James Supramaniam: Fine scholar, distinguished churchman and community leader

The remarkable story of the Rev James A. Supramaniam is worth telling because he stood out not only as a young man made good, but made good use of his talent to preach and teach in Methodist churches and schools for more than 40 years. A reminder of this was when two awards were made to two outstanding Anglo-Chinese Junior College students in his memory.

homepage2-Aug 2007

Two top ACJC students win awards named in his memory

AN EARLY pupil of Anglo-Chinese School (ACS) was James Supramaniam, who joined the school when he was a 12-year-old in 1892, and completed his Standard 7 in 1898 and Senior in 1901.

He was also the first recipient of the “ACS Diploma” awarded in 1902 and went on to be selected one of two Asian teachers (the other being Goh Hood Keng) to teach Standard 7 with marked success.

Born into a distinguished Hindu family in Jaffna, Sri Lanka, he was orphaned at age 10 and was sent to Singapore where he joined ACS to stay with his maternal uncle who was a community leader. However, the school had a profound effect on him, and he became a Christian in 1896, for which he was disinherited and chased out of his relatives’ house. Left on his own, he often studied under street lamps with his good friend, Goh Hood Keng.

The following year, he joined as a full-time teacher in his alma mater, one of the first few ACS pupils to do so, having taken up the Government’s offer to train locally recruited teachers, and in 1910 graduated from the Normal Training Class with a first class diploma.

He served the school in many ways, and for a time, was Sunday School Superintendent and a pastor at the Middle Road Baba Church, like Goh Hood Keng and Chen Chang Lok. He later became a very active local preacher in the Tamil Methodist Church, laying the foundations of the Short Street church by raising funds to build it. Until 1916, he followed a dual career as teacher and Christian worker.

At the same time, James Supramaniam was an inspiration to all those around him with a sense of mission, devotion to duty, exemplary character and service to the community, a founder member of the Ceylon Tamils Association and a director of the YMCA.

In 1916, he decided to serve the Methodist Church full time and was, after some directed study, ordained elder. He was to serve as teacher and preacher, and appointed Headmaster of ACS Penang, Methodist Boys’ Continuation School, Kuala Lumpur, and ACS Seremban. His importance in the work of the Methodist Church can be gauged from his appointment as District Superintendent of the Tamil FMS District which he held until his early death in 1937.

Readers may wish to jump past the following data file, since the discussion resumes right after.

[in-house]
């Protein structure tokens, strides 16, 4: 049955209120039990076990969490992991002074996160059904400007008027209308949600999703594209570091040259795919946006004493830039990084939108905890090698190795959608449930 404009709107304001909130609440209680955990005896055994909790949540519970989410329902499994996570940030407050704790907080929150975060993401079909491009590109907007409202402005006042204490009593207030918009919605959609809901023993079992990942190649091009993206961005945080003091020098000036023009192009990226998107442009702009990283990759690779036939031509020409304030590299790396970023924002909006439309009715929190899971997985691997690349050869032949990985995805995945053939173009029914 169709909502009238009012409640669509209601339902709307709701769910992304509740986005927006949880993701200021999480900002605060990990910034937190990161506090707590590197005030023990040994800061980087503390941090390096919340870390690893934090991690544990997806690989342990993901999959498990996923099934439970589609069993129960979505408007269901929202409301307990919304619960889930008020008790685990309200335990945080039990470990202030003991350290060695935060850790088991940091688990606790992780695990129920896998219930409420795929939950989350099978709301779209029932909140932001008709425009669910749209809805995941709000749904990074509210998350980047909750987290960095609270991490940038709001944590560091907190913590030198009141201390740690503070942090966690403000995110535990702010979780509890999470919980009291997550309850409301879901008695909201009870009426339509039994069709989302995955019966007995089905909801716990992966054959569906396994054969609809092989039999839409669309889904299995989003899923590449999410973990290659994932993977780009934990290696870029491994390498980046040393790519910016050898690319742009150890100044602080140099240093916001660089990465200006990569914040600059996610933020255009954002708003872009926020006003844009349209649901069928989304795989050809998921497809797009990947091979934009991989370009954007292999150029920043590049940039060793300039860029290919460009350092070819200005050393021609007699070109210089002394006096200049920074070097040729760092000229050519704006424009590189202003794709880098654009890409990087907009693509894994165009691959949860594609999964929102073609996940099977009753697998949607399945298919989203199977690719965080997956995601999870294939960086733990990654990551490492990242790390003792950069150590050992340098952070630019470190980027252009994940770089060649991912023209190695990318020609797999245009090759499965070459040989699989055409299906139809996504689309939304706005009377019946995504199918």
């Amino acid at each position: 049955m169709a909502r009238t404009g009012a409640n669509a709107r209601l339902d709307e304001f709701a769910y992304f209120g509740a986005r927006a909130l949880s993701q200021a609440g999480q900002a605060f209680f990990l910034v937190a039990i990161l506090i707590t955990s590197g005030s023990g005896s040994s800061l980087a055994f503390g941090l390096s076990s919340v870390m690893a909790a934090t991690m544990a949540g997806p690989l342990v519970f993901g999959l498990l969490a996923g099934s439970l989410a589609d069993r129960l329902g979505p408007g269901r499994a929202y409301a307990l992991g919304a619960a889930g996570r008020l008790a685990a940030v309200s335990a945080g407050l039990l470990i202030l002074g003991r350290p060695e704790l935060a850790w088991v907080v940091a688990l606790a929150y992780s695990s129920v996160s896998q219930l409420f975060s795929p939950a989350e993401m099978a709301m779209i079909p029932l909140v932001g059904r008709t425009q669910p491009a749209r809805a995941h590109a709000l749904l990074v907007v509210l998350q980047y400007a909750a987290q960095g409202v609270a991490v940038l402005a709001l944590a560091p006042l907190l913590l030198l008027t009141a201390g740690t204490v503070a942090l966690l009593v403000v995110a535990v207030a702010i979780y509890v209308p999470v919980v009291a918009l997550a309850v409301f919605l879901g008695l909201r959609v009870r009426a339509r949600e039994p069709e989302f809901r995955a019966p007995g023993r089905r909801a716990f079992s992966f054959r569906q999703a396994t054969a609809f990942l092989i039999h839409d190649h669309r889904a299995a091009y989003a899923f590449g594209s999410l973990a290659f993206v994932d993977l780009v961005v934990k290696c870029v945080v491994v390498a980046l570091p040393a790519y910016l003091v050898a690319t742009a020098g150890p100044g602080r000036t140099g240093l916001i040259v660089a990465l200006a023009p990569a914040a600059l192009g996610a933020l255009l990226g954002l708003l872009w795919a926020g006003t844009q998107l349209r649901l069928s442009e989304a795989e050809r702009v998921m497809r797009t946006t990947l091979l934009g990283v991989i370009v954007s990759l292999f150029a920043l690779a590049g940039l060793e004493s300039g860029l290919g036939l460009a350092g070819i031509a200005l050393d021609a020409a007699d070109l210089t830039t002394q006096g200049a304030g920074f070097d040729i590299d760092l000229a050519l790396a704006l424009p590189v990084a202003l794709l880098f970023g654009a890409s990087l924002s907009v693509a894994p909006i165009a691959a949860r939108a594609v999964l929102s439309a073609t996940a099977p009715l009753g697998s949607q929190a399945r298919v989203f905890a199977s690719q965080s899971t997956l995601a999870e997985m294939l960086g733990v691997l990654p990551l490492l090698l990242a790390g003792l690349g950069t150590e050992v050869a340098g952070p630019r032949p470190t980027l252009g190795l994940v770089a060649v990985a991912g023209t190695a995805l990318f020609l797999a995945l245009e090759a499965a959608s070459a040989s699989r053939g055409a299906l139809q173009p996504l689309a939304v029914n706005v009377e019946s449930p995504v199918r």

His connection with 21st century ACS spans more than 110 years, ranging from the pastor himself, his five sons, two grandsons, and two great-grandsons who are pupils in ACS, representing four generations. One of his sons, Dr James Supramaniam, now aged 85, was a member of the ACS Board of Governors.

To remember the Rev James Supramaniam’s qualities of being a fine scholar, distinguished churchman and community leader, and to encourage the students of Anglo-Chinese Junior College, his grandson, Mr Paul Supramaniam, has made two awards to students who are “academically excellent, clever, faithful and noble of character”.

This year at the ACJC Founder’s Day on March 1, the James Supramaniam Gold Medal was awarded to Miss Tan Li Feng. She topped the 2005 “A” level examinations with nine distinctions and made outstanding achievements in co-curricular activities and in community service, a team player who displayed a high level of sacrifice while performing her duties with honour.

The Silver Medal was awarded to Miss Magdalene Koh, a current JC2 student meeting similar criteria while sitting her JC1 promotional examinations.

Earnest Lau, the Associate Editor of Methodist Message, is also the Archivist of The Methodist Church in Singapore.